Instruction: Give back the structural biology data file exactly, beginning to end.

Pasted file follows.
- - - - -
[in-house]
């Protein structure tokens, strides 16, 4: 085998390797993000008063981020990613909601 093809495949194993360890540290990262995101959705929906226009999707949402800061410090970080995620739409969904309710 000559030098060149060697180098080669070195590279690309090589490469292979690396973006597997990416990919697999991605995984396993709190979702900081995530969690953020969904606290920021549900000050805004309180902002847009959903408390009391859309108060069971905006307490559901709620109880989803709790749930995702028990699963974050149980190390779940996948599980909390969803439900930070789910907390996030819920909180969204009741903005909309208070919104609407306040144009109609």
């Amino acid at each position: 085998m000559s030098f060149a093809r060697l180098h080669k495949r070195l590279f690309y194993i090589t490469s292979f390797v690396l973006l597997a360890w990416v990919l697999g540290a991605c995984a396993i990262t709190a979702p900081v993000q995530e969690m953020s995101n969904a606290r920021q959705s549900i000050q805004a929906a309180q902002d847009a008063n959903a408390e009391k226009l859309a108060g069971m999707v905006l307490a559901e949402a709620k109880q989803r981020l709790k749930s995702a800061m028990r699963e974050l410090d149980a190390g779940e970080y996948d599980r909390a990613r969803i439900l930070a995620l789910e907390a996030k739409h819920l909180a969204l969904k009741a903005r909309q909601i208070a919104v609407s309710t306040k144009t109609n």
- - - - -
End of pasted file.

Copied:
[in-house]
């Protein structure tokens, strides 16, 4: 085998390797993000008063981020990613909601 093809495949194993360890540290990262995101959705929906226009999707949402800061410090970080995620739409969904309710 000559030098060149060697180098080669070195590279690309090589490469292979690396973006597997990416990919697999991605995984396993709190979702900081995530969690953020969904606290920021549900000050805004309180902002847009959903408390009391859309108060069971905006307490559901709620109880989803709790749930995702028990699963974050149980190390779940996948599980909390969803439900930070789910907390996030819920909180969204009741903005909309208070919104609407306040144009109609």
């Amino acid at each position: 085998m000559s030098f060149a093809r060697l180098h080669k495949r070195l590279f690309y194993i090589t490469s292979f390797v690396l973006l597997a360890w990416v990919l697999g540290a991605c995984a396993i990262t709190a979702p900081v993000q995530e969690m953020s995101n969904a606290r920021q959705s549900i000050q805004a929906a309180q902002d847009a008063n959903a408390e009391k226009l859309a108060g069971m999707v905006l307490a559901e949402a709620k109880q989803r981020l709790k749930s995702a800061m028990r699963e974050l410090d149980a190390g779940e970080y996948d599980r909390a990613r969803i439900l930070a995620l789910e907390a996030k739409h819920l909180a969204l969904k009741a903005r909309q909601i208070a919104v609407s309710t306040k144009t109609n």